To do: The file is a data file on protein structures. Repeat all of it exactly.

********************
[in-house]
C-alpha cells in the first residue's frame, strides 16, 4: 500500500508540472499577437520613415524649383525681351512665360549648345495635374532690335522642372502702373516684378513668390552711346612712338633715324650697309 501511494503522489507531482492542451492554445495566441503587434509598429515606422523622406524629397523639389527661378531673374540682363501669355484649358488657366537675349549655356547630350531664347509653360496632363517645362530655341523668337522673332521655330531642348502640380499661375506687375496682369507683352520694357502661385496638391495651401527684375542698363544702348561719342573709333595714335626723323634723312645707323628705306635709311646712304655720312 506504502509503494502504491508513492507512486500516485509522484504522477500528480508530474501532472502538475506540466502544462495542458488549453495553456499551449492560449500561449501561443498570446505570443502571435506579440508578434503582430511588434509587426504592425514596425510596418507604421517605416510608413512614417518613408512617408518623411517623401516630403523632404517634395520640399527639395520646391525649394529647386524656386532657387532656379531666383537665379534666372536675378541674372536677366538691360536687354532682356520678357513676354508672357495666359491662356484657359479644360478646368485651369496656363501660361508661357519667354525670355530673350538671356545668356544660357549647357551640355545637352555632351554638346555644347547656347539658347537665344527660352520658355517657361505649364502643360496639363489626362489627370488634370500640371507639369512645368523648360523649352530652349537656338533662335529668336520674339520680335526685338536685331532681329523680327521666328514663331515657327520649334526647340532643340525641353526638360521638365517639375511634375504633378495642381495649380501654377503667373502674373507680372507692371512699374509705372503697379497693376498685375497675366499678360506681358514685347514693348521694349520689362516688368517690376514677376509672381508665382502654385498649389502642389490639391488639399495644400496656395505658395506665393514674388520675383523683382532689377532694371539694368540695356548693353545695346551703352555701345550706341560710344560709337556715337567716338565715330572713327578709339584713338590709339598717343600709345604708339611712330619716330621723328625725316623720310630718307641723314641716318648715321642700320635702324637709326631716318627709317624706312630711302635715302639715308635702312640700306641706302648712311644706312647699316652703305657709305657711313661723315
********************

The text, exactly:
[in-house]
C-alpha cells in the first residue's frame, strides 16, 4: 500500500508540472499577437520613415524649383525681351512665360549648345495635374532690335522642372502702373516684378513668390552711346612712338633715324650697309 501511494503522489507531482492542451492554445495566441503587434509598429515606422523622406524629397523639389527661378531673374540682363501669355484649358488657366537675349549655356547630350531664347509653360496632363517645362530655341523668337522673332521655330531642348502640380499661375506687375496682369507683352520694357502661385496638391495651401527684375542698363544702348561719342573709333595714335626723323634723312645707323628705306635709311646712304655720312 506504502509503494502504491508513492507512486500516485509522484504522477500528480508530474501532472502538475506540466502544462495542458488549453495553456499551449492560449500561449501561443498570446505570443502571435506579440508578434503582430511588434509587426504592425514596425510596418507604421517605416510608413512614417518613408512617408518623411517623401516630403523632404517634395520640399527639395520646391525649394529647386524656386532657387532656379531666383537665379534666372536675378541674372536677366538691360536687354532682356520678357513676354508672357495666359491662356484657359479644360478646368485651369496656363501660361508661357519667354525670355530673350538671356545668356544660357549647357551640355545637352555632351554638346555644347547656347539658347537665344527660352520658355517657361505649364502643360496639363489626362489627370488634370500640371507639369512645368523648360523649352530652349537656338533662335529668336520674339520680335526685338536685331532681329523680327521666328514663331515657327520649334526647340532643340525641353526638360521638365517639375511634375504633378495642381495649380501654377503667373502674373507680372507692371512699374509705372503697379497693376498685375497675366499678360506681358514685347514693348521694349520689362516688368517690376514677376509672381508665382502654385498649389502642389490639391488639399495644400496656395505658395506665393514674388520675383523683382532689377532694371539694368540695356548693353545695346551703352555701345550706341560710344560709337556715337567716338565715330572713327578709339584713338590709339598717343600709345604708339611712330619716330621723328625725316623720310630718307641723314641716318648715321642700320635702324637709326631716318627709317624706312630711302635715302639715308635702312640700306641706302648712311644706312647699316652703305657709305657711313661723315